Given the migratory nature of most swan species, identifying which are native or naturalised to where the Blessed Isles can be difficult for the lay person. This difficulty increases somewhat when taking the Otherworld into account as all swan species appear to be somewhat inquisitive where the boundaries are concerned and there are Ranger records that suggest the ornamental introductions have self-supporting flocks (without spirit forms) in the Otherworld.

The native species are the mute (Cygnus olor), the whooper (Cygnus cygnus) and the berwick (Cygnus bewickii) swans, classic white swans that are considered the property of the Crown – with some wags even suggesting that the Swan Knight had a hand in the British royal lines. Related species such as the trumpeter (Cygnus buccinator) and the whistling (Cygnus columbianus) swans that usually winter in the Americas can detour on their way south from the Arctic and are also white swans said to belong to the Crown. The most commonly seen naturalised species is the Australian black swan (Cygnus atratus), widely introduced on country estates to get around the need for royal permissions. Other species may be observed at a number of zoos and wildlife refuges but are not widespread and there are no reports of them being observed in Otherworld.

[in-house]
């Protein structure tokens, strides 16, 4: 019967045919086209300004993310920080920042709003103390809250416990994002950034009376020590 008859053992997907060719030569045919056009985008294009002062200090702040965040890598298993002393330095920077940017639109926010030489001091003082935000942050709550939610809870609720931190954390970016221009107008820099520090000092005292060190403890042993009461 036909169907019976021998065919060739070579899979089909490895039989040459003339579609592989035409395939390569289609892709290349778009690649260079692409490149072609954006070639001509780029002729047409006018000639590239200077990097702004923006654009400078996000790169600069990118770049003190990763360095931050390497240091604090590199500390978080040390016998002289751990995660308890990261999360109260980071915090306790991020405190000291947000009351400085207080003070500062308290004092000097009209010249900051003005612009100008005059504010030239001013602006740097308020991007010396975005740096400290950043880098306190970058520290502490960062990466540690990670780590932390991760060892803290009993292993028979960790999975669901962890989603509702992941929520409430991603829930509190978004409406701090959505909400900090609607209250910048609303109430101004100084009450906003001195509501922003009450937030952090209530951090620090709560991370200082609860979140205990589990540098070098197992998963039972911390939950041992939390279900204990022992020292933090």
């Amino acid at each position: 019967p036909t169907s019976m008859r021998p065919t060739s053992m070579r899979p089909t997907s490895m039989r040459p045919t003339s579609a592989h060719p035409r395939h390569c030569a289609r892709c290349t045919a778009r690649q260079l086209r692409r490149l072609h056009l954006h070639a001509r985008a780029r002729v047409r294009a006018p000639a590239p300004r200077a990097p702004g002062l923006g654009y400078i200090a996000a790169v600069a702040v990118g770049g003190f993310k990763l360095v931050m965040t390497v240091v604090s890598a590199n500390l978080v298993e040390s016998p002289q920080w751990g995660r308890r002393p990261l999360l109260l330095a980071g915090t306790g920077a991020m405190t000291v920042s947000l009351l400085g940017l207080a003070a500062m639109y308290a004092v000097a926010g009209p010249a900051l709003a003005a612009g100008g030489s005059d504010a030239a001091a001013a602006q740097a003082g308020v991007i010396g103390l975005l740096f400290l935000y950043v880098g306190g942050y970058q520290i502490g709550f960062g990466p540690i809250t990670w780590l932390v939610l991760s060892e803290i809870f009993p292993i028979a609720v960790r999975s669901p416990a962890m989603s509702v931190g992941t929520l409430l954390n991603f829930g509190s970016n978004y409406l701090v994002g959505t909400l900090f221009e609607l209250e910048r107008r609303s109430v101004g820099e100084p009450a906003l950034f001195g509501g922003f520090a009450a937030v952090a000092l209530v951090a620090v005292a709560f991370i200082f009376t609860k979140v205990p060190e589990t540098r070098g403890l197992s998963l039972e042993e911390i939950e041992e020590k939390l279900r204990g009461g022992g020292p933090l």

Spirit forms of white swans have been observed but there has been no clear identification of which extent species they belong to – or even whether some of the observed swans are actually alternative species either extinct or unseen in our reality. Their spirit forms are usually described as very fair in colouring, very slender and very quiet.

The majority of folk-tales about swans are simple variations of typical European stories, most often of siblings cursed with a swan-shape or an animal wife. The pinnacle of this story-telling is the Swan Knight but it is also recognisable in the Children of Lir (not related to Lir / Llyr, Bran or Manannán). However, there is a distinctive Blessed Isles touch to the use of swans to indicate the Otherworldly fair folk.


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